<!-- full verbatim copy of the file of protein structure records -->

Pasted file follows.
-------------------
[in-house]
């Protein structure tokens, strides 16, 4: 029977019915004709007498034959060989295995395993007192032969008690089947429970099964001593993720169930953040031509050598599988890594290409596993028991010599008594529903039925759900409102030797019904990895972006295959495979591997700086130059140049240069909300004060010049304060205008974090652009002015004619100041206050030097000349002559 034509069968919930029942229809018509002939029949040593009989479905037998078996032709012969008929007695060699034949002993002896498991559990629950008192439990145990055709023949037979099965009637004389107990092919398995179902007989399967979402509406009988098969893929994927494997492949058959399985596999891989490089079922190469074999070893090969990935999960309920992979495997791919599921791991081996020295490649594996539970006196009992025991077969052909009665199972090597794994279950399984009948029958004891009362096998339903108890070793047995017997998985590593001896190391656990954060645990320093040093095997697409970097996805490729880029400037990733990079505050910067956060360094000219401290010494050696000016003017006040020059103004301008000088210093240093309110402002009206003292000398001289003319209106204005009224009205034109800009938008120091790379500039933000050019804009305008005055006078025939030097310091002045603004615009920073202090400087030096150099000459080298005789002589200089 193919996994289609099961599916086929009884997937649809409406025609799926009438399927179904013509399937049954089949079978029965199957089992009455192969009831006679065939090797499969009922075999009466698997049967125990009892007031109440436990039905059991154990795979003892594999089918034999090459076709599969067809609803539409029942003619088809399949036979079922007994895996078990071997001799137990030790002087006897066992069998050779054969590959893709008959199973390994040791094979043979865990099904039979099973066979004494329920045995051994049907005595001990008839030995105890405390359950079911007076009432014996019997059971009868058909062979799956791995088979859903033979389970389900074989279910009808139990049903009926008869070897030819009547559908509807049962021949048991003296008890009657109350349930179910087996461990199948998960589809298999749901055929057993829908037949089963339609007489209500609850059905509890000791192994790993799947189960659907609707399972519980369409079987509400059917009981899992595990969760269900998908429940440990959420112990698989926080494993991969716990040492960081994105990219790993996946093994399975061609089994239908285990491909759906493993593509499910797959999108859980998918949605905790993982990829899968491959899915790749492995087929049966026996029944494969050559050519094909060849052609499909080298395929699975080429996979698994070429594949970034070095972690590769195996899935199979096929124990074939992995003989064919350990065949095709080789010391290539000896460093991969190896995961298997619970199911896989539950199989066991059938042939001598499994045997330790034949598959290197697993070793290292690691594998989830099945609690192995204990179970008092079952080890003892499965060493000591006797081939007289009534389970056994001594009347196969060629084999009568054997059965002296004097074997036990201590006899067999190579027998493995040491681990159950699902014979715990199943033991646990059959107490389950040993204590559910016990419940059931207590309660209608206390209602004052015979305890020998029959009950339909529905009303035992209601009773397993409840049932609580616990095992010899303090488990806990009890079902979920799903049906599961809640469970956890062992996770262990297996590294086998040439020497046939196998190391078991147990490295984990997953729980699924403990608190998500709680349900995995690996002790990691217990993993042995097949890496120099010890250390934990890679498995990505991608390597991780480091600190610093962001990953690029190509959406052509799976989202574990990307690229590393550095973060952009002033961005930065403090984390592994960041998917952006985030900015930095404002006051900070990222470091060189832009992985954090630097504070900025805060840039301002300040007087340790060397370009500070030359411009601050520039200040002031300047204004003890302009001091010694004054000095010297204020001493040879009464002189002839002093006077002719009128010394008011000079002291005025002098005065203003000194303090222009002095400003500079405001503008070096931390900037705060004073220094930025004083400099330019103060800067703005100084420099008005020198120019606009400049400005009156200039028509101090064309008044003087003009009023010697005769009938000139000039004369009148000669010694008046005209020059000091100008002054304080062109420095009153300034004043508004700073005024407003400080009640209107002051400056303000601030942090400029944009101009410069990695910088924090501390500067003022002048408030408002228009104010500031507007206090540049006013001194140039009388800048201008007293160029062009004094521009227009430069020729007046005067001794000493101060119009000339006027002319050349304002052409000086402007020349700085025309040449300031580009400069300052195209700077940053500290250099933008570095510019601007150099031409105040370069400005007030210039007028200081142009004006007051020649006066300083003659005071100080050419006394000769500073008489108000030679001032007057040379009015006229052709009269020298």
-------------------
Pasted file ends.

[in-house]
């Protein structure tokens, strides 16, 4: 029977019915004709007498034959060989295995395993007192032969008690089947429970099964001593993720169930953040031509050598599988890594290409596993028991010599008594529903039925759900409102030797019904990895972006295959495979591997700086130059140049240069909300004060010049304060205008974090652009002015004619100041206050030097000349002559 034509069968919930029942229809018509002939029949040593009989479905037998078996032709012969008929007695060699034949002993002896498991559990629950008192439990145990055709023949037979099965009637004389107990092919398995179902007989399967979402509406009988098969893929994927494997492949058959399985596999891989490089079922190469074999070893090969990935999960309920992979495997791919599921791991081996020295490649594996539970006196009992025991077969052909009665199972090597794994279950399984009948029958004891009362096998339903108890070793047995017997998985590593001896190391656990954060645990320093040093095997697409970097996805490729880029400037990733990079505050910067956060360094000219401290010494050696000016003017006040020059103004301008000088210093240093309110402002009206003292000398001289003319209106204005009224009205034109800009938008120091790379500039933000050019804009305008005055006078025939030097310091002045603004615009920073202090400087030096150099000459080298005789002589200089 193919996994289609099961599916086929009884997937649809409406025609799926009438399927179904013509399937049954089949079978029965199957089992009455192969009831006679065939090797499969009922075999009466698997049967125990009892007031109440436990039905059991154990795979003892594999089918034999090459076709599969067809609803539409029942003619088809399949036979079922007994895996078990071997001799137990030790002087006897066992069998050779054969590959893709008959199973390994040791094979043979865990099904039979099973066979004494329920045995051994049907005595001990008839030995105890405390359950079911007076009432014996019997059971009868058909062979799956791995088979859903033979389970389900074989279910009808139990049903009926008869070897030819009547559908509807049962021949048991003296008890009657109350349930179910087996461990199948998960589809298999749901055929057993829908037949089963339609007489209500609850059905509890000791192994790993799947189960659907609707399972519980369409079987509400059917009981899992595990969760269900998908429940440990959420112990698989926080494993991969716990040492960081994105990219790993996946093994399975061609089994239908285990491909759906493993593509499910797959999108859980998918949605905790993982990829899968491959899915790749492995087929049966026996029944494969050559050519094909060849052609499909080298395929699975080429996979698994070429594949970034070095972690590769195996899935199979096929124990074939992995003989064919350990065949095709080789010391290539000896460093991969190896995961298997619970199911896989539950199989066991059938042939001598499994045997330790034949598959290197697993070793290292690691594998989830099945609690192995204990179970008092079952080890003892499965060493000591006797081939007289009534389970056994001594009347196969060629084999009568054997059965002296004097074997036990201590006899067999190579027998493995040491681990159950699902014979715990199943033991646990059959107490389950040993204590559910016990419940059931207590309660209608206390209602004052015979305890020998029959009950339909529905009303035992209601009773397993409840049932609580616990095992010899303090488990806990009890079902979920799903049906599961809640469970956890062992996770262990297996590294086998040439020497046939196998190391078991147990490295984990997953729980699924403990608190998500709680349900995995690996002790990691217990993993042995097949890496120099010890250390934990890679498995990505991608390597991780480091600190610093962001990953690029190509959406052509799976989202574990990307690229590393550095973060952009002033961005930065403090984390592994960041998917952006985030900015930095404002006051900070990222470091060189832009992985954090630097504070900025805060840039301002300040007087340790060397370009500070030359411009601050520039200040002031300047204004003890302009001091010694004054000095010297204020001493040879009464002189002839002093006077002719009128010394008011000079002291005025002098005065203003000194303090222009002095400003500079405001503008070096931390900037705060004073220094930025004083400099330019103060800067703005100084420099008005020198120019606009400049400005009156200039028509101090064309008044003087003009009023010697005769009938000139000039004369009148000669010694008046005209020059000091100008002054304080062109420095009153300034004043508004700073005024407003400080009640209107002051400056303000601030942090400029944009101009410069990695910088924090501390500067003022002048408030408002228009104010500031507007206090540049006013001194140039009388800048201008007293160029062009004094521009227009430069020729007046005067001794000493101060119009000339006027002319050349304002052409000086402007020349700085025309040449300031580009400069300052195209700077940053500290250099933008570095510019601007150099031409105040370069400005007030210039007028200081142009004006007051020649006066300083003659005071100080050419006394000769500073008489108000030679001032007057040379009015006229052709009269020298």